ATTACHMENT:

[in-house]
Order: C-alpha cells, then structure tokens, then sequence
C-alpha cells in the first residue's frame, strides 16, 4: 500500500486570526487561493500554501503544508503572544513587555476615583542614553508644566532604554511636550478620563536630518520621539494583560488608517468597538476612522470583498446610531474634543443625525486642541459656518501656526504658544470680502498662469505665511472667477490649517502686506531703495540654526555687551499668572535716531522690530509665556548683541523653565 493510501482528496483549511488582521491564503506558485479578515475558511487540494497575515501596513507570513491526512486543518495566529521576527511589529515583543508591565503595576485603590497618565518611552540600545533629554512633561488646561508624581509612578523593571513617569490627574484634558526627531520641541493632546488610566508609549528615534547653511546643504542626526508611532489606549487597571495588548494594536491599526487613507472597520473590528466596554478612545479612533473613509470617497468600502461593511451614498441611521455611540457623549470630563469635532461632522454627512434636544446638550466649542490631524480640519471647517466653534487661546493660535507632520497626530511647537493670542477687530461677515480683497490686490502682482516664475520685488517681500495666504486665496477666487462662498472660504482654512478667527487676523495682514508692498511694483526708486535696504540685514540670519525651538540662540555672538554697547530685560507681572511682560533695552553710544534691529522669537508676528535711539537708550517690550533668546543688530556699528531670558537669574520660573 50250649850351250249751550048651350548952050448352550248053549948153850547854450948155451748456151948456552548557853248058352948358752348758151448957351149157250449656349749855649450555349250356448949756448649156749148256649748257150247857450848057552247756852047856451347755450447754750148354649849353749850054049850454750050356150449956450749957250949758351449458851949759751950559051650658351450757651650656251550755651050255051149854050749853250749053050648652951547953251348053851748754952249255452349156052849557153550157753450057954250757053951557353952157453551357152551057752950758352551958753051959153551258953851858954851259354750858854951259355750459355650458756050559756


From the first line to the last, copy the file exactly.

[in-house]
Order: C-alpha cells, then structure tokens, then sequence
C-alpha cells in the first residue's frame, strides 16, 4: 500500500486570526487561493500554501503544508503572544513587555476615583542614553508644566532604554511636550478620563536630518520621539494583560488608517468597538476612522470583498446610531474634543443625525486642541459656518501656526504658544470680502498662469505665511472667477490649517502686506531703495540654526555687551499668572535716531522690530509665556548683541523653565 493510501482528496483549511488582521491564503506558485479578515475558511487540494497575515501596513507570513491526512486543518495566529521576527511589529515583543508591565503595576485603590497618565518611552540600545533629554512633561488646561508624581509612578523593571513617569490627574484634558526627531520641541493632546488610566508609549528615534547653511546643504542626526508611532489606549487597571495588548494594536491599526487613507472597520473590528466596554478612545479612533473613509470617497468600502461593511451614498441611521455611540457623549470630563469635532461632522454627512434636544446638550466649542490631524480640519471647517466653534487661546493660535507632520497626530511647537493670542477687530461677515480683497490686490502682482516664475520685488517681500495666504486665496477666487462662498472660504482654512478667527487676523495682514508692498511694483526708486535696504540685514540670519525651538540662540555672538554697547530685560507681572511682560533695552553710544534691529522669537508676528535711539537708550517690550533668546543688530556699528531670558537669574520660573 50250649850351250249751550048651350548952050448352550248053549948153850547854450948155451748456151948456552548557853248058352948358752348758151448957351149157250449656349749855649450555349250356448949756448649156749148256649748257150247857450848057552247756852047856451347755450447754750148354649849353749850054049850454750050356150449956450749957250949758351449458851949759751950559051650658351450757651650656251550755651050255051149854050749853250749053050648652951547953251348053851748754952249255452349156052849557153550157753450057954250757053951557353952157453551357152551057752950758352551958753051959153551258953851858954851259354750858854951259355750459355650458756050559756